The winter is coming, but who cares – it’s summer now!

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Traditional oshougatsu and osechi ryori

Back in Beppu, I now can only dream of the holiday season which was filled with good company and cooking exiting foods that have a long history and each represent something important. This year was my first new years’ eve to miss fireworks and it was all in all quite unlike any other; in a good way to say the least. In addition to eating toshikoshi (New Year’s) soba and other treats at midnight, I added a small Finnish twist to the holiday: sparkling wine at the turn of the year.

Cozy way to welcome the New year
Cozy way to welcome the New year

The traditional Japanese way to spend the New Year includes going to a shrine, but since it was cold and I was tired from all the cooking, we decided to watch the New Years’ show on tv. Good decision! I also missed the first sunrise of the year, which is another popular tradition. On the first few days of the year, millions of Japanese pilgrimage to temples to wish luck for the new year.

Jubako filled with home-made onishime, traditional osechi ryori
Jubako filled with home-made onishime, traditional osechi ryori

After getting lost in the super market with all the last-minute osechi grocery shoppers, we started cooking for some of the various Japanese osechi ryori. In our table, there was for example the pictured nishime to represent good foresight, and many other dishes for other purposes.

Sashimi and various osechi ryori in the jubakos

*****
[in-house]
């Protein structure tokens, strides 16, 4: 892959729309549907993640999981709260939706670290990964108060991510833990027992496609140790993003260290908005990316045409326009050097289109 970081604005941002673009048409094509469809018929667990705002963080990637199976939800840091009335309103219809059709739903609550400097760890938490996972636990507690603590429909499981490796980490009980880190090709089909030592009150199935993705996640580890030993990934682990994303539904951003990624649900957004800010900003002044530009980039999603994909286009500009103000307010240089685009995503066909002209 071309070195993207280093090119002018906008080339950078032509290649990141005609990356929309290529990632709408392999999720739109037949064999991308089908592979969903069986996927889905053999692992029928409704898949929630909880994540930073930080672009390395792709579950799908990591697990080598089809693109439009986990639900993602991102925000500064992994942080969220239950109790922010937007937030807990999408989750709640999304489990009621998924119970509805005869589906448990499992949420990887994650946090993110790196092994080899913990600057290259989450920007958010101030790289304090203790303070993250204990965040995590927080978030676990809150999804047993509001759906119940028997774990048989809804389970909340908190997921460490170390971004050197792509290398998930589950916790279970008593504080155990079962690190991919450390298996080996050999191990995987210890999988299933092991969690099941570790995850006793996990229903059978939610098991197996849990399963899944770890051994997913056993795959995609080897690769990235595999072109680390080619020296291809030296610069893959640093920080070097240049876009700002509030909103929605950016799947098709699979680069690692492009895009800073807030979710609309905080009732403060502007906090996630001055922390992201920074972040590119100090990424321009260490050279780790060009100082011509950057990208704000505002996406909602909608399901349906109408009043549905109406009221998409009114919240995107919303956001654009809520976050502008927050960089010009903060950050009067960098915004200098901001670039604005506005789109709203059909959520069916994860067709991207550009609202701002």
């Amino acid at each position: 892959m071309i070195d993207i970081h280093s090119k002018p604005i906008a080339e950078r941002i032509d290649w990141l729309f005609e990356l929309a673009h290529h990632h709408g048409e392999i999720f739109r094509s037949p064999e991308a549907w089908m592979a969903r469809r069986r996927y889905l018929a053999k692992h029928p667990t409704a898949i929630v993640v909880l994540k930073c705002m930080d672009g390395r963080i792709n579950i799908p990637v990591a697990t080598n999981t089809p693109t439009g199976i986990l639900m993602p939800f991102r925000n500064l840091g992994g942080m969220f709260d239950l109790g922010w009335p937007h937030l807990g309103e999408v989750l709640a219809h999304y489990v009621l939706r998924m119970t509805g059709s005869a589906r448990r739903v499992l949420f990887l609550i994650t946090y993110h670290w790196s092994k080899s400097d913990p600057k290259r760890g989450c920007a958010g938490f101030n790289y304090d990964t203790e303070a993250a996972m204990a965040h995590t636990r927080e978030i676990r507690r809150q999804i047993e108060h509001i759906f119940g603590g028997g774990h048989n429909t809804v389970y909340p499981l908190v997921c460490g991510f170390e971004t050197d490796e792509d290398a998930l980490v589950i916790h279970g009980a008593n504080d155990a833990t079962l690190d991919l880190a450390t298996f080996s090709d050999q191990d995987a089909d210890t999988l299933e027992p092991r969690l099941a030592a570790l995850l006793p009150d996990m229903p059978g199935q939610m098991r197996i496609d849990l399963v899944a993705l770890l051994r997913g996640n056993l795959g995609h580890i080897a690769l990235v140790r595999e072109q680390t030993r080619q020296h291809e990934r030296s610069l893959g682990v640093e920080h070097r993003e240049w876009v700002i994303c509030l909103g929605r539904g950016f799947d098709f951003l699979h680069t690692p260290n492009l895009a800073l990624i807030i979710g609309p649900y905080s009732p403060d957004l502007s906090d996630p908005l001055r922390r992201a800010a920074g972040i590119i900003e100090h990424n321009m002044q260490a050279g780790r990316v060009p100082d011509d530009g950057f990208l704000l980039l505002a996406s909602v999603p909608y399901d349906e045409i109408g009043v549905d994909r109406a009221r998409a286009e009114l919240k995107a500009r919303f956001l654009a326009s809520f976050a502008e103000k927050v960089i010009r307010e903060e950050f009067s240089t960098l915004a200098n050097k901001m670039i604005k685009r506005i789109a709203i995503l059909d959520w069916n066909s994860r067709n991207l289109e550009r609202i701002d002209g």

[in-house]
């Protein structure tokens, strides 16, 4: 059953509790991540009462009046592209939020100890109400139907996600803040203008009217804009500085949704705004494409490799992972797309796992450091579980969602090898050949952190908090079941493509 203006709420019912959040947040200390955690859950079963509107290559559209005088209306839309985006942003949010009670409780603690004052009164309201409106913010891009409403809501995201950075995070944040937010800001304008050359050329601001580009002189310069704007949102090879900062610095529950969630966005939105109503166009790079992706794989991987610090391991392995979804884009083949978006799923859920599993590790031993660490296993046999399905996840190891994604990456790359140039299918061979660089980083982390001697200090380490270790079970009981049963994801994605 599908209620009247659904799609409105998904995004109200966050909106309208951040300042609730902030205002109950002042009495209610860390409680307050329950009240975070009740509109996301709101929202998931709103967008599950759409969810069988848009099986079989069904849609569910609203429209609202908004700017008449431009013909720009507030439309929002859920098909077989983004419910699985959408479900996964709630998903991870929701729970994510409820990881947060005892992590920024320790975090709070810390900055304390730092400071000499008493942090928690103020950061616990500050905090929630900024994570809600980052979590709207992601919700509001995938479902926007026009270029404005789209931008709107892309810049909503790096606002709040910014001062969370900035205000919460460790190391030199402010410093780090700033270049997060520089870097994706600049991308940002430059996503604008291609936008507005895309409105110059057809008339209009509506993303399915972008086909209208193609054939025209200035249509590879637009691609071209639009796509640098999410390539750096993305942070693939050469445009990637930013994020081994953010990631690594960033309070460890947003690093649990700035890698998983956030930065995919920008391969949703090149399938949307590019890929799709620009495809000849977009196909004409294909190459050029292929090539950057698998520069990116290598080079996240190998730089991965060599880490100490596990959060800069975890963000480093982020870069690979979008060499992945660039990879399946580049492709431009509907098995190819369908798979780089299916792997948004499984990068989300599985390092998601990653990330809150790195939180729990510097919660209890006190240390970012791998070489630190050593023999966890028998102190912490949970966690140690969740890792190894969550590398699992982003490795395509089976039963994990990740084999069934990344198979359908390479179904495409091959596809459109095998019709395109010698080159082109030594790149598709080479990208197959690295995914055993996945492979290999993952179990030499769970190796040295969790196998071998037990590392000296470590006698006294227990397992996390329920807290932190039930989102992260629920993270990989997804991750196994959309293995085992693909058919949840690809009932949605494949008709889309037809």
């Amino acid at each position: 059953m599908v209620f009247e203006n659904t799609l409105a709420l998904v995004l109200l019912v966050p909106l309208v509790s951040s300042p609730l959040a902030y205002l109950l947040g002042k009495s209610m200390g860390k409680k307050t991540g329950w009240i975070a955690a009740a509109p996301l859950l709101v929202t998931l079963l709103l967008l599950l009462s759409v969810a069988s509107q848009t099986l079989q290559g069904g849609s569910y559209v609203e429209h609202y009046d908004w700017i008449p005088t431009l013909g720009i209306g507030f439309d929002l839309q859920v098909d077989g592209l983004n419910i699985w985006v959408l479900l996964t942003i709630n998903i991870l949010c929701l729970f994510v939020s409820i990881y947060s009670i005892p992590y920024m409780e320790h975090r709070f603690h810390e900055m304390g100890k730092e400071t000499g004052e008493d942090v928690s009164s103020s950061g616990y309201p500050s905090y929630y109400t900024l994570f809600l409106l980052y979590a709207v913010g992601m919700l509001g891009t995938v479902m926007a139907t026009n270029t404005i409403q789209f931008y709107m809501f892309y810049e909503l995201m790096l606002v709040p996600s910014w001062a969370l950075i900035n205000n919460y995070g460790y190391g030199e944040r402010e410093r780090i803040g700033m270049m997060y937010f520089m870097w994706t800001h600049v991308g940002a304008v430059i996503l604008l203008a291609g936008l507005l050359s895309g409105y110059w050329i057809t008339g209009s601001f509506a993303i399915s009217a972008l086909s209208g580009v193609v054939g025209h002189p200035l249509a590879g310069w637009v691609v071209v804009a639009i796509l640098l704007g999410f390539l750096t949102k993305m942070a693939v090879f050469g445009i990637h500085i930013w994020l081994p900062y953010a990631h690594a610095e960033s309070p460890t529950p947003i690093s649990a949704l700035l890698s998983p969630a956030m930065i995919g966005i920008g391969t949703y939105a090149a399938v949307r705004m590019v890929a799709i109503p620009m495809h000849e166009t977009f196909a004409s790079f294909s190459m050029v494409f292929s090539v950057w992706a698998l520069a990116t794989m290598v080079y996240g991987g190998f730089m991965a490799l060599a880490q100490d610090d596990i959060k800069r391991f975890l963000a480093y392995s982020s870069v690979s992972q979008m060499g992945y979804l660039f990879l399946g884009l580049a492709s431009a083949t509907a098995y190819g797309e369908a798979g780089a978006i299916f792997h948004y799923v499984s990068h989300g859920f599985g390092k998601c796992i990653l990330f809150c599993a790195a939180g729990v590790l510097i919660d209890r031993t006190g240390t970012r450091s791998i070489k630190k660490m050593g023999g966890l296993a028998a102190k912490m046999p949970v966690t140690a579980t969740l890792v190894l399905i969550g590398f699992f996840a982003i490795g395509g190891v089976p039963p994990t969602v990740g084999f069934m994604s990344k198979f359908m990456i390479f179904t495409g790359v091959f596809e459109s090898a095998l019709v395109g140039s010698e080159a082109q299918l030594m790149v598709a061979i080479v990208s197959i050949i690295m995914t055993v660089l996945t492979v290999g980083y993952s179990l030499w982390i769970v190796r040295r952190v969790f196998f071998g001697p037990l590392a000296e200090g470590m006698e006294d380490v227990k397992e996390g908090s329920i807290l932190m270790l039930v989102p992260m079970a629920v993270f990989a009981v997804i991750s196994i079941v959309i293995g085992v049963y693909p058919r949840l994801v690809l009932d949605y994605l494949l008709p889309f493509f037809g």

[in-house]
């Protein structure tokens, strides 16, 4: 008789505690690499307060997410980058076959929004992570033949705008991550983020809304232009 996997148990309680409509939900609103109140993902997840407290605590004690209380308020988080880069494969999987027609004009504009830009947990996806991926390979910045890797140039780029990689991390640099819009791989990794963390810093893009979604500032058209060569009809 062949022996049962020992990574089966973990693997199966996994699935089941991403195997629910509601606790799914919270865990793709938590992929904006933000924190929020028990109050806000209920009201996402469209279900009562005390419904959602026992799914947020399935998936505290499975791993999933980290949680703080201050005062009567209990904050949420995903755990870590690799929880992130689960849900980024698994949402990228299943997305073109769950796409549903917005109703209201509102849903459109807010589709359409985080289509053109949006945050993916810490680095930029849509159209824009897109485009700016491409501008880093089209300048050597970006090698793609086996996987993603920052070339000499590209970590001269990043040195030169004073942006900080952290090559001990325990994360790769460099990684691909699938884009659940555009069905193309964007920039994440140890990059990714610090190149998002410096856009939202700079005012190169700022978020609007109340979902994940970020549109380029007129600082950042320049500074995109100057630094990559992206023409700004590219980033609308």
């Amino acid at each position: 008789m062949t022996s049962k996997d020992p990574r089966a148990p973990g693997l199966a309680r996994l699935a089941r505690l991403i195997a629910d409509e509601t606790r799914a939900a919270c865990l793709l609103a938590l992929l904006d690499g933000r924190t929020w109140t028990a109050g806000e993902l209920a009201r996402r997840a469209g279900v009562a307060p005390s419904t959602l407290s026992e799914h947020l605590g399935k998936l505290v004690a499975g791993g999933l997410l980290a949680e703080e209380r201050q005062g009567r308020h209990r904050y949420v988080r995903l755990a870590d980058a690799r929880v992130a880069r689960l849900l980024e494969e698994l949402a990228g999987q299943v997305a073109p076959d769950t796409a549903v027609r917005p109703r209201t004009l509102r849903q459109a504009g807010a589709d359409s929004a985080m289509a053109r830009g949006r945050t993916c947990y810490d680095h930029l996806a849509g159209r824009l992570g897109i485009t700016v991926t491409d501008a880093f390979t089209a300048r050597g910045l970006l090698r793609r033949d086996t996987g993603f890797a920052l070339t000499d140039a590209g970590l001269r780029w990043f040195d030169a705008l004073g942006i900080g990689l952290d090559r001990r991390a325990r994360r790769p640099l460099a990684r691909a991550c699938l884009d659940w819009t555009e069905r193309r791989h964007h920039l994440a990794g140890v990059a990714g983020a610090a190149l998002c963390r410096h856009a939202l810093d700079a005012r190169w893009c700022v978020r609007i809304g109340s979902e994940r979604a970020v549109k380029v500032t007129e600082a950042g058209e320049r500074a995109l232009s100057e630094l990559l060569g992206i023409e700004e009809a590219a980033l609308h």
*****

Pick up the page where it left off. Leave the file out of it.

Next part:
Sashimi and various osechi ryori in the jubakos

Kuromame (simmered black beans) to work hard; “mame mame shiku hataraku”
Kazunoko (salted and marinated herring roe) for fertility
Kuri kinton (mashed sweet potatoes with chestnuts), the golden color of which is a wish for wealth and good fortune
Tai (sea bream) to bring luck due to its’ name, which resembles medetai: auspicious and joyous
Kamaboko (fish paste cakes) also ward off evil, and cleanse the spirit
Tazukuri (tiny crunchy fish) for abundant harvest

We also had a version of the ozoni soup, which varies from region to region.
I was in charge of making few dozen not so traditional harumaki (Vietnamese fresh spring rolls), which turned out quite well! For dinner we had oden made from scratch, which was definitely better and healthier than any oden I can imagine: in stead of the deep fried fish paste, the stars of this dish were daikon radish, shirataki noodles, fresh tako (octopus) and boiled eggs, among other less-processed ingredients.

Oden, onishime and buri shabu shabu
Oden, onishime and other “left overs”

In a way, this holiday resembles Finnish way f celebrating Christmas: it’s all about family and food. This food was thousand times better, though! I was constantly told that I could be Japanese, which for a foodie like me is of course a big compliment. After eating this well for a week, it might be a “slight” shock to come back to the dorm life…

More travel treats to come, there are loads!